totalwaitms Directive

Syntax: totalwaitms <milliseconds>

Example:

totalwaitms 5000

This rarely necessary directive specifies the amount of time Nmap should wait before giving up on the most recently defined Probe against a particular service. The Nmap default is usually fine.

rarity Directive

Syntax: rarity <value between 1 and 9>

Example:

rarity 6

The rarity directive roughly corresponds to how infrequently this probe can be expected to return useful results. The higher the number, the more rare the probe is considered and the less likely it is to be tried against a service. More details can be found in the section called “Probe Selection and Rarity”.

fallback Directive

Syntax: fallback <Comma separated list of probes>

Example:

fallback GetRequest,GenericLines

This optional directive specifies which probes should be used as fallbacks for if there are no matches in the current Probe section. For more information on fallbacks see the section called “Cheats and Fallbacks”. For TCP probes without a fallback directive, Nmap first tries match lines in the probe itself and then does an implicit fallback to the NULL probe. If the fallback directive is present, Nmap first tries match lines from the probe itself, then those from the probes specified in the fallback directive (from left to right). Finally, Nmap will try the NULL probe. For UDP the behavior is identical except that the NULL probe is never tried.

Putting It All Together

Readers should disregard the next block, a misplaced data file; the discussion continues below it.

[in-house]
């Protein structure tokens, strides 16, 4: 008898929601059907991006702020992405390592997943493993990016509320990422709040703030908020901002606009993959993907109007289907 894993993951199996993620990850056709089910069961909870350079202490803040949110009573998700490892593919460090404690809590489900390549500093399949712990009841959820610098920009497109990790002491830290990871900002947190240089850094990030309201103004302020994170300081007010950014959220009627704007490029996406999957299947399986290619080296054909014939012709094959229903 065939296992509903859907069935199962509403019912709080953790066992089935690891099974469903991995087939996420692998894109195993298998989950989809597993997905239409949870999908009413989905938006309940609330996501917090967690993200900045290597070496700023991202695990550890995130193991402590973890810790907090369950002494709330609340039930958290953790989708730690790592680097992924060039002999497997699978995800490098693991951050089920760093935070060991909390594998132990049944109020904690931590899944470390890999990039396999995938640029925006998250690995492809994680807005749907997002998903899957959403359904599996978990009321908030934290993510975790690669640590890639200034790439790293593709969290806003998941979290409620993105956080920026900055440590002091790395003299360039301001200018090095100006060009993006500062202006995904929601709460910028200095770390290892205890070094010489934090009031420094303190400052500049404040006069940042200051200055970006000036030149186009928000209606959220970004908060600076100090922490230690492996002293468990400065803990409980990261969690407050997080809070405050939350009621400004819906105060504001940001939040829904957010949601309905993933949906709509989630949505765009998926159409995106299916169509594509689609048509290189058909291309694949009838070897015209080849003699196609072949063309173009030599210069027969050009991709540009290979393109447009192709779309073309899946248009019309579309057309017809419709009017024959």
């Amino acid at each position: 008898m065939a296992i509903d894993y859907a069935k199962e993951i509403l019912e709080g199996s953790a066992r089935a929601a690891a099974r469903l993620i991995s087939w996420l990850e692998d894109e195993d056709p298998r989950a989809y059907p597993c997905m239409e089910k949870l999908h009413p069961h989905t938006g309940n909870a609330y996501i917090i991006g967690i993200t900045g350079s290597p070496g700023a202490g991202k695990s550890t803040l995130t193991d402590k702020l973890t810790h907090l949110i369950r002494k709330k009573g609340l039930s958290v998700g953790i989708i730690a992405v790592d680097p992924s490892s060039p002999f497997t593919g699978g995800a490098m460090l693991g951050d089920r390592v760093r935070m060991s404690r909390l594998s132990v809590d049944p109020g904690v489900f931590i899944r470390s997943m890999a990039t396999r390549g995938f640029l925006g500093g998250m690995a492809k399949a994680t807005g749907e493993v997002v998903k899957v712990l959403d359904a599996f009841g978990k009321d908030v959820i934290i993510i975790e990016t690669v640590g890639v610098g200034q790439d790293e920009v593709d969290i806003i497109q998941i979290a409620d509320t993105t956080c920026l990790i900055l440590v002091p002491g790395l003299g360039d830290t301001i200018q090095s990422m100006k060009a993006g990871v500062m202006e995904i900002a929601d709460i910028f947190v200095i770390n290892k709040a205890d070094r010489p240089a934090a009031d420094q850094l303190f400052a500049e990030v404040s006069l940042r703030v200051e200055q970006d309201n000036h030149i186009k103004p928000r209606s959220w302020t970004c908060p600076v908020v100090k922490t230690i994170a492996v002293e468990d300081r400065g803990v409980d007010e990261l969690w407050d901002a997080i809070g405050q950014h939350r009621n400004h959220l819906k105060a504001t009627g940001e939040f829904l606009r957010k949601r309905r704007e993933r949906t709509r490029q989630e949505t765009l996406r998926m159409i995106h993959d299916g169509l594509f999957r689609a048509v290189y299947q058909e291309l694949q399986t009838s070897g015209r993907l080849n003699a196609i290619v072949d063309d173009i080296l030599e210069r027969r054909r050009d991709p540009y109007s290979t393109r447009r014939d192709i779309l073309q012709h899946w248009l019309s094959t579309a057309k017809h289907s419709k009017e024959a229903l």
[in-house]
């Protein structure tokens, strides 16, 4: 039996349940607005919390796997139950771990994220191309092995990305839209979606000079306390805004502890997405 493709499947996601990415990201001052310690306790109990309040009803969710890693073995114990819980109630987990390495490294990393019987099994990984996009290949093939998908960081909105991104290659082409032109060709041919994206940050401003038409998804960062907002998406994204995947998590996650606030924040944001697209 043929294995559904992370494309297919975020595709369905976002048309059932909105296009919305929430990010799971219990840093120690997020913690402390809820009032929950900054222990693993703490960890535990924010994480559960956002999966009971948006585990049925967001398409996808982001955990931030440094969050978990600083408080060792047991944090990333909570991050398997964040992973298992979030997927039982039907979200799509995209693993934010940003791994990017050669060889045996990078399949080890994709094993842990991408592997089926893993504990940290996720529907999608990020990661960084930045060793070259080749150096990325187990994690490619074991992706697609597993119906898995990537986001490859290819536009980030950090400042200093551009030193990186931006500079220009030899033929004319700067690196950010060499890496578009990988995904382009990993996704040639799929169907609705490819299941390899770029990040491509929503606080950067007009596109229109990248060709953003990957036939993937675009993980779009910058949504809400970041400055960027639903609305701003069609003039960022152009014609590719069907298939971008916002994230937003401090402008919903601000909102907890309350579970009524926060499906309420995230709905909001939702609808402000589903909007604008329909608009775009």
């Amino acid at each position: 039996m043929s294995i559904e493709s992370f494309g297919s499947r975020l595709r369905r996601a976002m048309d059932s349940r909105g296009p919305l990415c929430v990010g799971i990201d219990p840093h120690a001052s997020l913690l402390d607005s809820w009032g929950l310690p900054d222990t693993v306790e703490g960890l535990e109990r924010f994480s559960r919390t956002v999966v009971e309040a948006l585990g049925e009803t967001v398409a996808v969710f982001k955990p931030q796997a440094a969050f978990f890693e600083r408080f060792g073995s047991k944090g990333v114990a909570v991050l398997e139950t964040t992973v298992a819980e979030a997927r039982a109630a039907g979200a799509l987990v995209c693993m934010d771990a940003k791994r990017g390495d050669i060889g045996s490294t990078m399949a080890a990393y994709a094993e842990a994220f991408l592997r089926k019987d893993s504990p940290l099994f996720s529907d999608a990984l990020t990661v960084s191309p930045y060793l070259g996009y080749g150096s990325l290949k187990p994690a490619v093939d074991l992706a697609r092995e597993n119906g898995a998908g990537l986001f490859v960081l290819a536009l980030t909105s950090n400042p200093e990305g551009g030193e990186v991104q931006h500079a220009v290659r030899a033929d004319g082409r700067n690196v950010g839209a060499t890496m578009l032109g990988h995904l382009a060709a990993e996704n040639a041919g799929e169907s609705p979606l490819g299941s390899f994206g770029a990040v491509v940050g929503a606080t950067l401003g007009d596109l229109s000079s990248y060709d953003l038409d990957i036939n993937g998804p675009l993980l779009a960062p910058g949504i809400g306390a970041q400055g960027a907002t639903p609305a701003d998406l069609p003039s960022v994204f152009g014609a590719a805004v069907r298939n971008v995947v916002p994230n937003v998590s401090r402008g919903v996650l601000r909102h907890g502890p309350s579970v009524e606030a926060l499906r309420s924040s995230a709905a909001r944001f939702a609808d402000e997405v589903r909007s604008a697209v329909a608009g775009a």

Here are some examples from nmap-service-probes which put this all together (to save space many lines have been skipped). After reading this far into the section, the following should be understood.

# The Exclude directive takes a comma separated list of ports.
# The format is exactly the same as the -p switch.
Exclude T:9100-9107

# This is the NULL probe that just compares any banners given to us
##############################NEXT PROBE##############################
Probe TCP NULL q||
# Wait for at least 5 seconds for data.  Otherwise an Nmap default is used.
totalwaitms 5000
# Windows 2003
match ftp m/^220[ -]Microsoft FTP Service\r\n/ p/Microsoft ftpd/
match ftp m/^220 ProFTPD (\d\S+) Server/ p/ProFTPD/ v/$1/
softmatch ftp m/^220 [-.\w ]+ftp.*\r\n$/i
match ident m|^flock\(\) on closed filehandle .*midentd| p/midentd/ i/broken/
match imap m|^\* OK Welcome to Binc IMAP v(\d[-.\w]+)| p/Binc IMAPd/ v$1/
softmatch imap m/^\* OK [-.\w ]+imap[-.\w ]+\r\n$/i
match lucent-fwadm m|^0001;2$| p/Lucent Secure Management Server/
match meetingmaker m/^\xc1,$/ p/Meeting Maker calendaring/
# lopster 1.2.0.1 on Linux 1.1
match napster m|^1$| p/Lopster Napster P2P client/

Probe UDP Help q|help\r\n\r\n|
rarity 3
ports 7,13,37
match chargen m|@ABCDEFGHIJKLMNOPQRSTUVWXYZ|
match echo m|^help\r\n\r\n$|